Iconic Mexican figure Sor Juana, a familiar face for years on the 200-peso bill, recently got a makeover and a new home on the 100-peso bill, part of Mexico’s regular updating of its “families” of bills and coins to respond to economic and technological shifts. But these sorts of changes also regularly provoke political and cultural discussions as to what and who should be honored on Mexico’s money.
Sor Juana herself speaks to the discussion in recent decades regarding the appearance, or lack thereof, of female personages. Since 1969, only 10 women have appeared on Mexico’s currency, as opposed to 46 men. And only three have been historically significant — Frida Kahlo, Josefa Ortiz de Domínguez, and Sor (Sister) Juana Inés de la Cruz.
Some female figures have appeared representing a class of women, such as the “Adelitas” — women soldiers of the Mexican Revolution. Others have appeared for questionable reasons, such as Gloria Faure’s image in the early 20th century. Faure was the lover of Bank of México governor Alberto J. Pani.
Not surprisingly, most of the featured images are those of people involved in Mexico’s wars, especially the War of Independence and the Mexican Revolution. But in more recent times there has been pressure to honor those who have made contributions in the cultural realm, rather than just “national heroes.” Sor Juana’s image fits in well with this desire. However, when the Bank of México announced the introduction of a new series of bills, the fear was that all female images would disappear, including hers.
Alas, Frida Kahlo’s image seems to be gone, at least for now.
Although Kahlo is far better known internationally, in Mexico Sor Juana has an appeal that crosses generations and social classes. Comments in support of her image on Mexico’s money come with enthusiasm from Oxxo cashiers to head librarians at universities. She is one of the most recognized figures in classical Latin American literature, but her life of pushing the limits of what society permitted appeals to a wide public.
Juana Inés de Asbaje y Ramírez de Santillano (1648–1695) was born in the small town of San Miguel Nepantla, southeast of Mexico City. Although learning was not absolutely forbidden to women at the time, it was highly discouraged. Fortunately, her grandfather had an extensive library at the family hacienda. It is claimed that she learned there almost entirely on her own, reading by age 3 and writing by age 8. Her intelligence attracted attention, allowing her to travel to Mexico City to learn Latin. In 1665, she became part of the court of the viceroy’s wife, Leonor Carreto, where she astonished with the depth of her learning.
Although she received marriage proposals, she chose the life of a nun as it would allow her to continue studying and learning. She became well known for her poetry, written in Spanish, Latin, and Náhuatl. Her intellectual work skirted the boundaries of what was acceptable for a woman, getting away with much because she had supporters in the church and the court. Unfortunately, the cloistered life and fame did not afford absolute protection. Newer church leaders frowned upon her writing and attitudes about women’s intellectual parity with men. She eventually was forced to stop writing, do penance, and spend the rest of her life doing charitable works. She died in 1695, a victim of a plague caught tending to others.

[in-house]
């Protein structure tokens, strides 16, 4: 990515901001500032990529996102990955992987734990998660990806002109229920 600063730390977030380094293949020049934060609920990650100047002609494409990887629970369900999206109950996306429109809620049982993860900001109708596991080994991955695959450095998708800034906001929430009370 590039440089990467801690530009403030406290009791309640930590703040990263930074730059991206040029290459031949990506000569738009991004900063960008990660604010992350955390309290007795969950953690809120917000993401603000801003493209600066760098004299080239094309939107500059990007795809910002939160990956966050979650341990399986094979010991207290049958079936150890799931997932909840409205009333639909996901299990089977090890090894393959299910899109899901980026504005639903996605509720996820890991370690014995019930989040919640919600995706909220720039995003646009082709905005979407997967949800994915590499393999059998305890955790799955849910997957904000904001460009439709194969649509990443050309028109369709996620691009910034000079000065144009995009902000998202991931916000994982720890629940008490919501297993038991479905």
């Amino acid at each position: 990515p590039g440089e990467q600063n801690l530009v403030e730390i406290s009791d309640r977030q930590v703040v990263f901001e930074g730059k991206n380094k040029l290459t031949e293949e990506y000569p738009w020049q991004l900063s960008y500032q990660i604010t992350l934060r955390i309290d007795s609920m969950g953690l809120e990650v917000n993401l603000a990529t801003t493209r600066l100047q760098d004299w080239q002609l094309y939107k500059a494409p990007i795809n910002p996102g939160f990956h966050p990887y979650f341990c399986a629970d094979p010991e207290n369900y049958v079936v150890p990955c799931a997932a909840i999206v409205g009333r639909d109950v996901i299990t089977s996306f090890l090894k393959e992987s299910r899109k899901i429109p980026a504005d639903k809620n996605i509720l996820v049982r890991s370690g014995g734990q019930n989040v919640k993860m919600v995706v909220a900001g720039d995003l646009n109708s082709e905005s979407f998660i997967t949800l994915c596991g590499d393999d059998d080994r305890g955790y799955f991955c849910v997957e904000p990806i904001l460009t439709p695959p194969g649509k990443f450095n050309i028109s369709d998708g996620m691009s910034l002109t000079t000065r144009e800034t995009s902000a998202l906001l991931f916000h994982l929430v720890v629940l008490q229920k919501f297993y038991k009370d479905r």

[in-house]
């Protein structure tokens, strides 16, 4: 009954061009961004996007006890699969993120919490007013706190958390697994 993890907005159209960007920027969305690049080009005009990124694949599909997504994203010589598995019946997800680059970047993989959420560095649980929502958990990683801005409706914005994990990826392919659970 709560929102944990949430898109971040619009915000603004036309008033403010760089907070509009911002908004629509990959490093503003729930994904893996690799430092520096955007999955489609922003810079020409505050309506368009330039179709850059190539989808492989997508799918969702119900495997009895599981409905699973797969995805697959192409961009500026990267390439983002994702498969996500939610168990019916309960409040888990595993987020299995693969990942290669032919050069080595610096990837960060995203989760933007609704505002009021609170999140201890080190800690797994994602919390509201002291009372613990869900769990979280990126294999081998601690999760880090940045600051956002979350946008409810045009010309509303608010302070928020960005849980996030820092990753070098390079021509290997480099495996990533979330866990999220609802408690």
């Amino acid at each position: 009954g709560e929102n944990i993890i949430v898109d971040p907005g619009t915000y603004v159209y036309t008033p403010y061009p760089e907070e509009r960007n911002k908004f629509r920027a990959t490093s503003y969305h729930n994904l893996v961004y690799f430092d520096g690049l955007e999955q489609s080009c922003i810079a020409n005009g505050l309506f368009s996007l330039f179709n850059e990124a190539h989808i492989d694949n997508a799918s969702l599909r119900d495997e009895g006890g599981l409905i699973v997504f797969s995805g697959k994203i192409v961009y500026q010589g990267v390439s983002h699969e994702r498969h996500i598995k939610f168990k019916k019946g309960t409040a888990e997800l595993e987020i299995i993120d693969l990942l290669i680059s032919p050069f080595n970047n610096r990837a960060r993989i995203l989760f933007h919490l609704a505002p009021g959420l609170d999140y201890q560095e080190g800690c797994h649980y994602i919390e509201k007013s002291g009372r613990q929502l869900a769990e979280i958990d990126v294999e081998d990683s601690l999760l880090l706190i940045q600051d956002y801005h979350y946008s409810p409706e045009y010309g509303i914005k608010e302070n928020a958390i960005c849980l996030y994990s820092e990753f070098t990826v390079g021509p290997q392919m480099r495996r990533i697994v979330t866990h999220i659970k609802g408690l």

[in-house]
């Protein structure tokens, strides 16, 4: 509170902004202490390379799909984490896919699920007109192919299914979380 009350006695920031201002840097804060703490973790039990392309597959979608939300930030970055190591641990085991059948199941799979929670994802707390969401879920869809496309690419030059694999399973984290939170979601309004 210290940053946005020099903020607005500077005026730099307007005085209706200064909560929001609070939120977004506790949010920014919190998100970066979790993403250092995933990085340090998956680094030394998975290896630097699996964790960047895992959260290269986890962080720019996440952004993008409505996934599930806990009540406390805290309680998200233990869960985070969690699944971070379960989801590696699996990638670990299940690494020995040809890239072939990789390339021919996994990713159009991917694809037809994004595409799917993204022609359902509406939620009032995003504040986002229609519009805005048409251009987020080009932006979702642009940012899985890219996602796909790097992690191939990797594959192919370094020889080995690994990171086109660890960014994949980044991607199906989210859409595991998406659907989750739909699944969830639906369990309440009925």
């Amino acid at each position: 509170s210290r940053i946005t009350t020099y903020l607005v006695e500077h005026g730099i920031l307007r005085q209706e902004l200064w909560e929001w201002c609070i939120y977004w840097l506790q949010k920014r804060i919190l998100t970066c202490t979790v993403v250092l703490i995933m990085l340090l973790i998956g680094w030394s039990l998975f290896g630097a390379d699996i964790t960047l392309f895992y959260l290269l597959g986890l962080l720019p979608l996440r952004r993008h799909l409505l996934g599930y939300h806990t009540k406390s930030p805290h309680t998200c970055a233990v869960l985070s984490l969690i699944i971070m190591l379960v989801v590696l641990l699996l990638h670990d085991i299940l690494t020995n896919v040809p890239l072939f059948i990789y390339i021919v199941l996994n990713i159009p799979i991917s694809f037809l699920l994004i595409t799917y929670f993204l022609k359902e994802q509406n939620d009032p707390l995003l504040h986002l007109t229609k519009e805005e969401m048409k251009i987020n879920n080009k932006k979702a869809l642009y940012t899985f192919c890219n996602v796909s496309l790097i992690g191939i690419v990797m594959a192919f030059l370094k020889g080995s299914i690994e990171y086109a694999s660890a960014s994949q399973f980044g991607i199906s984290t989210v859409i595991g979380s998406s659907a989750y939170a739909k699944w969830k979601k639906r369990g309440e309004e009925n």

As Mexico’s “Tenth Muse,” Sor Juana remained important academically. But it was the research and writing of Nobel laureate Octavio Paz in the mid-20th century that reintroduced her into the general Mexican consciousness.
Paz idolized her as someone pushing against a chauvinistic and authoritarian culture. However, because she lived over 350 years ago and nothing in her writings is remotely controversial today, she is a “safe rebel” to promote. She represents how far Mexican society has come, with her memory no threat to any current power structure.
This is likely why Sor Juana has appeared on various bills and coins for over four decades. She first appeared in 1978 on the 1,000-peso bill. High inflation turned this bill into a coin by 1988, which kept her image, but it disappeared with the 1992 peso revaluation. She then appeared again on the 200-peso bill, which did much to keep her alive in the popular imagination.
Despite her popularity, the Bank of México decided to return the images of Miguel Hidalgo and José María Morelos to the 200-peso bill, issued in 2019. She immediately stands out on the new 100-peso bill because of its vertical orientation.
The change does not signal a “downgrading.” In fact, the 100-peso bill has the widest circulation of all bills in Mexico, according to Alejandro Alegre, director of circulation of the Bank of México. Seventy million of the high-tech polymer bills will be printed before the end of 2021.
Fortunately, Sor Juana is not the only woman to appear on Mexico’s new series of bills. The others include Mexican revolutionary heroines Carmen Serdán and Hermila Galindo, sharing space with Francisco I. Madero on the new 1,000-peso bill. The last, poet Rosario Castellanos, is planned to appear with Octavio Paz on a proposed 2,000-peso bill, which is awaiting approval.
Leigh Thelmadatter arrived in Mexico 17 years ago and fell in love with the land and the culture. She publishes a blog called Creative Hands of Mexico and her first book, Mexican Cartonería: Paper, Paste and Fiesta, was published last year. Her culture blog appears regularly on Mexico News Daily.